"A Modest Proposal" is a Juvenalian satirical essay written and published anonymously by Jonathan Swift in 1729. Swift suggests that impoverished Irish might ease their economic troubles by selling their children as food for rich gentlemen and ladies.
Swift goes to great lengths to support his argument, including a list of possible preparation styles for the children, and calculations showing the financial benefits of his suggestion.
This essay is widely held to be one of the greatest examples of sustained irony in the history of the English language. Much of its shock value derives from the fact that the first portion of the essay describes the plight of starving beggars in Ireland, so that the reader is unprepared for the surprise of Swift's solution when he states, "A young healthy child well nursed, is, at a year old, a most delicious nourishing and wholesome food, whether stewed, roasted, baked, or boiled; and I make no doubt that it will equally serve in a fricassee, or a ragoust."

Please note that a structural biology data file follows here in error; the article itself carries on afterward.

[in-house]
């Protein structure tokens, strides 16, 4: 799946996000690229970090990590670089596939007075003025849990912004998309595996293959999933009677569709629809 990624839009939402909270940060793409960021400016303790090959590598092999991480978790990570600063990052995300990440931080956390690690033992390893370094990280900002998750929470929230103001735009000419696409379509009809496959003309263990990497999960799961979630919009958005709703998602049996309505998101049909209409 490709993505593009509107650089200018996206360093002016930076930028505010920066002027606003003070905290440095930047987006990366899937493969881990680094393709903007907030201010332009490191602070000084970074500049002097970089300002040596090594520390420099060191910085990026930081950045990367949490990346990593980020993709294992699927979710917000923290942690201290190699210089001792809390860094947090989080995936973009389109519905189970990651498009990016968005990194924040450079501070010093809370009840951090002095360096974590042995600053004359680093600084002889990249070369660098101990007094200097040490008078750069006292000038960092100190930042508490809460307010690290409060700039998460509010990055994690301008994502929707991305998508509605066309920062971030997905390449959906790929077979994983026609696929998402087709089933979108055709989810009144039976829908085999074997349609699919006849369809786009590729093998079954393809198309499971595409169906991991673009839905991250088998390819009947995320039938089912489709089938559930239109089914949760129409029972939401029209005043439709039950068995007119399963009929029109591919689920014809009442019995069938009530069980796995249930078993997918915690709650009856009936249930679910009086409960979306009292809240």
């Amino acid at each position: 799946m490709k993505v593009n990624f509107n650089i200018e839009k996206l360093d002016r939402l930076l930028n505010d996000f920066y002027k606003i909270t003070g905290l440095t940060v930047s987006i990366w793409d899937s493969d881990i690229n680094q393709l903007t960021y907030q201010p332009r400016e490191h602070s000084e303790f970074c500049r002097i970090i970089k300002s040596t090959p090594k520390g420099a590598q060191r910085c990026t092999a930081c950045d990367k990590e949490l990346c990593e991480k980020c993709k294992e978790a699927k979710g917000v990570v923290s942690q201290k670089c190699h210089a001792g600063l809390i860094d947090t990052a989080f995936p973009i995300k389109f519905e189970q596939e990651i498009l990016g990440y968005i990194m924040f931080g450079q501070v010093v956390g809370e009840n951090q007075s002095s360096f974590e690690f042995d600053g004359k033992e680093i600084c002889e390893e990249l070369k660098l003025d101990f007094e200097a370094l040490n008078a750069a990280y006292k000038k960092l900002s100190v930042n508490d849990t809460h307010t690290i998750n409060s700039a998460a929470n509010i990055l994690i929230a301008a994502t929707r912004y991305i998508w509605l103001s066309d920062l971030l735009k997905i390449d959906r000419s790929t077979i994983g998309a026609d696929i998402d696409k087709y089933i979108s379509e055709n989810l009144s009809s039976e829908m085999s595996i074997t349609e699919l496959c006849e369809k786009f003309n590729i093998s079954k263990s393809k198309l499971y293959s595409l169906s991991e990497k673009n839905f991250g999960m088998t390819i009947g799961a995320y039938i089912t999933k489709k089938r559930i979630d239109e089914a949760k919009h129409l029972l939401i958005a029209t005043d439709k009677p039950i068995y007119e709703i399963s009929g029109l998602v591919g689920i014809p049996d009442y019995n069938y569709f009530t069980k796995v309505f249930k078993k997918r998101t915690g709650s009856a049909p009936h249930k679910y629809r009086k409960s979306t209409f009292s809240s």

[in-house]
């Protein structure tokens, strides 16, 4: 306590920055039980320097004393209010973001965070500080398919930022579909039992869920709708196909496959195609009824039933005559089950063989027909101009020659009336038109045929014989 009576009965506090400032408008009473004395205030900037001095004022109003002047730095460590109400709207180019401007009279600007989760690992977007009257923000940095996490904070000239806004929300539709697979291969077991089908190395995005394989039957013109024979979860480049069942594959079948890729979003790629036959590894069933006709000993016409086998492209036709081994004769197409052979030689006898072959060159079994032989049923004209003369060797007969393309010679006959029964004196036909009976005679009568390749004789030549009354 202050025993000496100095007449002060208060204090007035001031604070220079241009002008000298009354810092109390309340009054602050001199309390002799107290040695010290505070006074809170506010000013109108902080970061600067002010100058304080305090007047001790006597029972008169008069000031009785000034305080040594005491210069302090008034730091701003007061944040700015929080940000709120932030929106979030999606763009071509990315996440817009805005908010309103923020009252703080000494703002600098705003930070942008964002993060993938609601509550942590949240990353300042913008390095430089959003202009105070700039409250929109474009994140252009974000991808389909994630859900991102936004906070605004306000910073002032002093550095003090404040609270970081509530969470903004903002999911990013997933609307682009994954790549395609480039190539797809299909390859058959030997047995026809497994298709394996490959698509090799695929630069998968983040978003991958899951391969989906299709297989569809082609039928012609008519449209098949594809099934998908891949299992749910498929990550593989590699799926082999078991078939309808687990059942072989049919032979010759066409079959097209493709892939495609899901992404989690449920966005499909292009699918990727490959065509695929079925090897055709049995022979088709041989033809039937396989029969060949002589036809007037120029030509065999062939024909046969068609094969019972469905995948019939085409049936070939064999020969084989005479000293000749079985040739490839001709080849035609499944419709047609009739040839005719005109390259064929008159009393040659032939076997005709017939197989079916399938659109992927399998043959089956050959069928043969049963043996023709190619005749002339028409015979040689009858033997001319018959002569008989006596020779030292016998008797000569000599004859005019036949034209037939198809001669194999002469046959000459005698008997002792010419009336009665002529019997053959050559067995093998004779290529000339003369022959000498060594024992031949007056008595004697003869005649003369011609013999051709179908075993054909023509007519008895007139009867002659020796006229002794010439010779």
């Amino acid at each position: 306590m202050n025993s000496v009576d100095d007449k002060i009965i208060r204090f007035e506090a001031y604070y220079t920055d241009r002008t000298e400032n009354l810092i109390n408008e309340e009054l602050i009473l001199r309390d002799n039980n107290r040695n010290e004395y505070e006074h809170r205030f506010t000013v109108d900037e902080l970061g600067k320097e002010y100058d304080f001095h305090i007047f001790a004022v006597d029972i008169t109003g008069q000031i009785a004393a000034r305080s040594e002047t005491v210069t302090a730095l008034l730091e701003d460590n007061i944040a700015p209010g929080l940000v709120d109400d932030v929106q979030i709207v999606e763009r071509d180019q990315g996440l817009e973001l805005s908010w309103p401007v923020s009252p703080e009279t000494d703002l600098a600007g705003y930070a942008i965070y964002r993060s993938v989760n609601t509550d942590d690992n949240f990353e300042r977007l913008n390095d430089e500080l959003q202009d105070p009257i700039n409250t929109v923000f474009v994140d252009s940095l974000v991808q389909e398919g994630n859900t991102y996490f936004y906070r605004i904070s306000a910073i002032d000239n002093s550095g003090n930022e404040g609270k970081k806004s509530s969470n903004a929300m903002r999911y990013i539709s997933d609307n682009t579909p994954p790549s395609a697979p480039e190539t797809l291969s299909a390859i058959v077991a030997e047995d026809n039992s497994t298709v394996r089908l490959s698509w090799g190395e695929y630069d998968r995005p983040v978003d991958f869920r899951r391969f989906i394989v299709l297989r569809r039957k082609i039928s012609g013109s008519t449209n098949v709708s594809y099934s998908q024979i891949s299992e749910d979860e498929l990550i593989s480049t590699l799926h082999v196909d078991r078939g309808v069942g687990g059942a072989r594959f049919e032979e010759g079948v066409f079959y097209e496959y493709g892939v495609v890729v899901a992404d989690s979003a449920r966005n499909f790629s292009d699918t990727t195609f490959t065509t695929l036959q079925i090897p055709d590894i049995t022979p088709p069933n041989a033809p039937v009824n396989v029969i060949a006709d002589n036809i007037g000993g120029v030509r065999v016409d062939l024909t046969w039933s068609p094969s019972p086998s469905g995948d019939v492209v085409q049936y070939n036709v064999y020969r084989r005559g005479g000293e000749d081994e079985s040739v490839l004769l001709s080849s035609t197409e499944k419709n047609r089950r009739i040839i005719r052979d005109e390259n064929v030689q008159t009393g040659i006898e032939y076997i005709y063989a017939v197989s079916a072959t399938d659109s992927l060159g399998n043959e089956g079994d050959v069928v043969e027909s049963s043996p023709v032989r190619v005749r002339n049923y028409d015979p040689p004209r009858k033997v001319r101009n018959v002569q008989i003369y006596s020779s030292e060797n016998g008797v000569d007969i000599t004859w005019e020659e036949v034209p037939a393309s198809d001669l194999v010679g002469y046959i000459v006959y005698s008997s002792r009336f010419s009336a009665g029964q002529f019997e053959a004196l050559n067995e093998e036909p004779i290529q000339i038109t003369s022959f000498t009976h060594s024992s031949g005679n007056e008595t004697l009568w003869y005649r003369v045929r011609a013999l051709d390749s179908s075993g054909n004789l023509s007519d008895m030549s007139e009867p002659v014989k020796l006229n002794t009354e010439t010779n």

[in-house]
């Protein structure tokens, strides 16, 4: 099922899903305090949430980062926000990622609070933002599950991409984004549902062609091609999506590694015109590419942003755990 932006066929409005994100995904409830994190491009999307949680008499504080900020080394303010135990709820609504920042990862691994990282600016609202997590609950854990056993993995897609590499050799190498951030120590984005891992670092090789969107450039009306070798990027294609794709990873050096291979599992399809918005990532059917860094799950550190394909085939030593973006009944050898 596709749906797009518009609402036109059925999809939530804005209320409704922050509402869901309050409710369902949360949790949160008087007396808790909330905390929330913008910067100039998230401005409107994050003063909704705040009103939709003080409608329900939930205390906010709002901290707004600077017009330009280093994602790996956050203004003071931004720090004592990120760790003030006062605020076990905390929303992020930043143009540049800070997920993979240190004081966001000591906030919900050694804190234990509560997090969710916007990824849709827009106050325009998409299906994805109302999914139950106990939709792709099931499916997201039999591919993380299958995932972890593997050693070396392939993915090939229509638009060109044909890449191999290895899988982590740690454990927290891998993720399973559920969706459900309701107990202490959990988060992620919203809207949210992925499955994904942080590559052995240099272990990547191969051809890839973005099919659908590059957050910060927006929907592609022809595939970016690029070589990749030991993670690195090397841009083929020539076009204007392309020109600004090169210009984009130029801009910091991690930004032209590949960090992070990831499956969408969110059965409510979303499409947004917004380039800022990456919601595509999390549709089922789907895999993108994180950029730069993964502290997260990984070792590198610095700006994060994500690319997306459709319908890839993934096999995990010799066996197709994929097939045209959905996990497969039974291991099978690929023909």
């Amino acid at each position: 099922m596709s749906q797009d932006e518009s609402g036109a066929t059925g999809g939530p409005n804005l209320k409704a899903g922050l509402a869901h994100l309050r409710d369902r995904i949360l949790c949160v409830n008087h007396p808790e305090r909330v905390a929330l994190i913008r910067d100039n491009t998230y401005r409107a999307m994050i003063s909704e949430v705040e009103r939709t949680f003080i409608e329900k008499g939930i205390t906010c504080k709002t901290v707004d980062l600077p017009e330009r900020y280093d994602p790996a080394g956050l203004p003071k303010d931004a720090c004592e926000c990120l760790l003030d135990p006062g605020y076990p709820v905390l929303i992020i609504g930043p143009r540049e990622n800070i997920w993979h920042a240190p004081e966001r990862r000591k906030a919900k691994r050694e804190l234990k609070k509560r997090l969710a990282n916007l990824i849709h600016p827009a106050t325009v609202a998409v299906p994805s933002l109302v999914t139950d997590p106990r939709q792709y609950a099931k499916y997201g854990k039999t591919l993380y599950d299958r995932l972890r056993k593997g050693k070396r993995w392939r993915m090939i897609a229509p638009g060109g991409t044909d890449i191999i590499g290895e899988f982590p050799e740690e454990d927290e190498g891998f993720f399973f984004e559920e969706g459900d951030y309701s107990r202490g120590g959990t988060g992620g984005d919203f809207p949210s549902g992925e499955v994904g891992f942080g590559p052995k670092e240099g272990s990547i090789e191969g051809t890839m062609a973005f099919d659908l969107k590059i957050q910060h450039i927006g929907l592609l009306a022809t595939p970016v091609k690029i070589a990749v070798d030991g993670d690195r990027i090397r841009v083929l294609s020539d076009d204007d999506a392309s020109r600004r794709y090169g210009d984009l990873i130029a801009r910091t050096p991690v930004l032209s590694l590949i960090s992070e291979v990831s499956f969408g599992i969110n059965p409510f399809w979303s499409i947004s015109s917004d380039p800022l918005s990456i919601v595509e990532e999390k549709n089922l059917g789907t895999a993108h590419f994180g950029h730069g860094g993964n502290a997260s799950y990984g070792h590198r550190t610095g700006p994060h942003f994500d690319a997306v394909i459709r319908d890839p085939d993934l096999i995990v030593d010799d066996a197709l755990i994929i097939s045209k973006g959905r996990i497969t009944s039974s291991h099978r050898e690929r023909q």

This satirical hyperbole mocks heartless attitudes towards the poor, as well as Irish policy in general. In English writing, the phrase "a modest proposal" is now conventionally an allusion to this style of straight-faced satire.